fault

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fault

In geology, a fracture in the rocks of the Earth's crust, where compressional or tensional forces cause the rocks on the opposite sides of the fracture to be displaced relative to each other. Faults range in length from a few inches to hundreds of miles, and displacement may also range from less than an inch to hundreds of miles along the fracture surface (the fault plane). Most, if not all, earthquakes are caused by rapid movement along faults. Faults are common throughout the world. A well-known example is the San Andreas Fault near the western coast of the U.S. The total movement along this fault during the last few million years appears to have been several miles.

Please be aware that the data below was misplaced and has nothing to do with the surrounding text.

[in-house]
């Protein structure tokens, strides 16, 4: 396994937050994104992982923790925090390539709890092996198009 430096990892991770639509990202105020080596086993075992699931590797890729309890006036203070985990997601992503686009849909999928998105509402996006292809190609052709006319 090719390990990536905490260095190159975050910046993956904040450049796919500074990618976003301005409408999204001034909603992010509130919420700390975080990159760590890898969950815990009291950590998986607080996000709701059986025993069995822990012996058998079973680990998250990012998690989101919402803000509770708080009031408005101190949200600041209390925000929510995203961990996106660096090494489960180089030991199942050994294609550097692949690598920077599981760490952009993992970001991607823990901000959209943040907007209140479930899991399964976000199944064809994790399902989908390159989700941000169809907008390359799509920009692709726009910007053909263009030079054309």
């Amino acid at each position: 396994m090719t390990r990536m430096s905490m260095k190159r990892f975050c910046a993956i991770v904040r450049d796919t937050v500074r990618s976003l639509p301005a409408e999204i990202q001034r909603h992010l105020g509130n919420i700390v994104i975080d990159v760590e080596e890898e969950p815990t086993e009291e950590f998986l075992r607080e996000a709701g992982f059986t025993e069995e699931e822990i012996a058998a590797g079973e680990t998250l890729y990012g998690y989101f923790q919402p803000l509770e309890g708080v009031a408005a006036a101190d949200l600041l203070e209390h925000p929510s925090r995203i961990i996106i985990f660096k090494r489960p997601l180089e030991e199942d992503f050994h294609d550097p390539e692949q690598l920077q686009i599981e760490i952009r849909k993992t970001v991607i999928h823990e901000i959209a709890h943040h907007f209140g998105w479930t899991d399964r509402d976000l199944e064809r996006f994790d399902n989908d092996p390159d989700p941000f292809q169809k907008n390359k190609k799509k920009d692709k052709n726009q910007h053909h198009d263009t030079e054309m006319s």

This entry comes from Encyclopædia Britannica Concise.
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